Agronomic Services — News Release
FOR IMMEDIATE RELEASE
WEDNESDAY, JULY 15, 2009
Contact: J. Kent Messick, field services chief
NCDA&CS Agronomic Division
In tough economy,
NCDA&CS agronomic services retain value
Jason Brock of Taylor's Nursery (left) and NCDA&CS regional agronomist Charles Mitchell (right) discuss a recent soil report.
RALEIGH—The current economy doesn’t have many bright spots, but it has helped the staff at Taylor’s Nursery appreciate several inexpensive services available from the N.C. Department of Agriculture and Consumer Services.
Proprietor Richard B. Taylor Jr. and his assistant, Jason Brock, are now using soil testing, plant tissue analysis, solution analysis and field consulting to optimize growth, particularly at their field site. They were introduced to these services largely through casual conversations with one of their customers — NCDA&CS regional agronomist Charles Mitchell.
“We were impressed to discover the scope of the resources available through the state and to realize that we had not even been touching them,” Brock said. “Last fall we suspected a fertility problem with some of our hollies and decided it was time to start a dialogue with the Agronomic Division.”
Taylor and Brock scheduled a meeting with Mitchell at their field nursery in Louisburg. The 5-year-old, in-ground hollies were not as large as they should have been and were showing some yellowing. Mitchell assessed the site and demonstrated how to collect soil and plant tissue samples for problem diagnosis. When tests were complete, Mitchell sat down with Taylor and Brock and went over the reports item by item.
“Up until then, we had been using soil testing primarily to check pH,” Brock said. “We weren’t making full use of it to optimize fertilizer or lime applications. When Mitchell reviewed our soil and plant tissue reports, he explained how the ammonium fertilizer we were putting out was acidifying the soil and how the low pH had led to symptoms of manganese and sulfur toxicity. He provided site-specific recommendations for lime application and foliar fertilization to remedy the situation.”
Based on Mitchell’s suggestions, Taylor’s has switched from ammonium fertilizer and is in the process of trying out three different nitrate formulations. The hollies are recovering nicely, and Brock expects them to be fit for sale by next fall. What he had thought might be a loss will now likely be profit.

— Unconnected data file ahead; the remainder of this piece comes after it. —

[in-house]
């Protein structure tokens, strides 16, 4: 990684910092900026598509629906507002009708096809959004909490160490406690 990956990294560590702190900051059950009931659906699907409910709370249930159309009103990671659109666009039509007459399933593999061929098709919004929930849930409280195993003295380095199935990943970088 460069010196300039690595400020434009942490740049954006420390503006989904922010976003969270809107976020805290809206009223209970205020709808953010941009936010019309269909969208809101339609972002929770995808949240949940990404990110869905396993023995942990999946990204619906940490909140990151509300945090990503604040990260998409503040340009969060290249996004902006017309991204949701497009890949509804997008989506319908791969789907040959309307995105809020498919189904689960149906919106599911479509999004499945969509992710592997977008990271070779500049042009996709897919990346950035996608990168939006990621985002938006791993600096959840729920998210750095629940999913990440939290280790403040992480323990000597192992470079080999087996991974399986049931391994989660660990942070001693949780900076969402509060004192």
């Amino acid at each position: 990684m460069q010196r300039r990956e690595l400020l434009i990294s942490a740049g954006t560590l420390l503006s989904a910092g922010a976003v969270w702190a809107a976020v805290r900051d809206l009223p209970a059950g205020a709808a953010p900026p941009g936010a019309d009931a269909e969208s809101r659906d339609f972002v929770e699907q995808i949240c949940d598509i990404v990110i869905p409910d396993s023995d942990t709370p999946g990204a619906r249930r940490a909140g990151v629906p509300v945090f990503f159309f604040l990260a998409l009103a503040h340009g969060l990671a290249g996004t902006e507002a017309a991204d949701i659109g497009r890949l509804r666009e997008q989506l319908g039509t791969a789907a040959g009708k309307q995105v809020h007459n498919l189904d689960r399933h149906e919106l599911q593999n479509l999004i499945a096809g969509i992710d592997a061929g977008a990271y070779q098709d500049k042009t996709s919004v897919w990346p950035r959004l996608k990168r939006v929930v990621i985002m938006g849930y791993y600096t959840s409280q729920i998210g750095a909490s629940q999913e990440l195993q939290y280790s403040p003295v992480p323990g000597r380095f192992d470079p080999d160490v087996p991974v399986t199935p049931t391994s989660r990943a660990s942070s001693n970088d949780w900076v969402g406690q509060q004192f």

Brock is already thinking ahead and planning a comprehensive and proactive management strategy. As trees are harvested from the field nursery, he plans to implement a program of soil sampling, liming and nutrient assessment to prepare various existing sites and new sites for the next planting of trees.
“We want to be able to make all of our corrections on the front end,” Brock said. “That’s where the soil lab comes in. With an NCDA&CS soil report, we can get exact, specific recommendations, and we end up with more peace of mind.”
Brock trusts not only the science behind the analytical lab results, but also the experience and advice of NCDA&CS personnel. “Agronomists like Mitchell see a lot of problems,” he said, “and that gives them a broad base of knowledge. They give good advice. That means people like me don’t have to reinvent the wheel.”
In addition to soil testing and field consultation, the NCDA&CS Agronomic Division provides several other lab services useful to the nursery industry. Plant tissue analysis can help diagnose and correct suspected nutrient deficiencies or toxicities. Solution analysis assesses the suitability of source water for use in irrigation, fertigation or pesticide solutions. This test can also verify that target concentrations are reached in nutrient solutions. Analysis is available to monitor the chemical properties of soilless potting media, and waste analysis is useful in determining the suitability of composts for use as substrate amendments.
Soil testing and agronomic consulting through NCDA&CS are provided free of charge for N.C. residents. All other agronomic tests are available to residents for minimal fees and to nonresidents for slightly higher fees. Detailed information on fees, sampling techniques and preferred shipping methods are available online at www.ncagr.gov/agronomi/sampleinfo.htm.
Agronomist Charles Mitchell serves growers in Edgecombe, Franklin, Halifax, Nash, Northampton, Vance and Warren counties. He can be reached by phone at (919) 562-7700 or by e-mail at email@example.com. To find contact information for other NCDA&CS regional agronomists, visit www.ncagr.gov/agronomi/rahome.htm.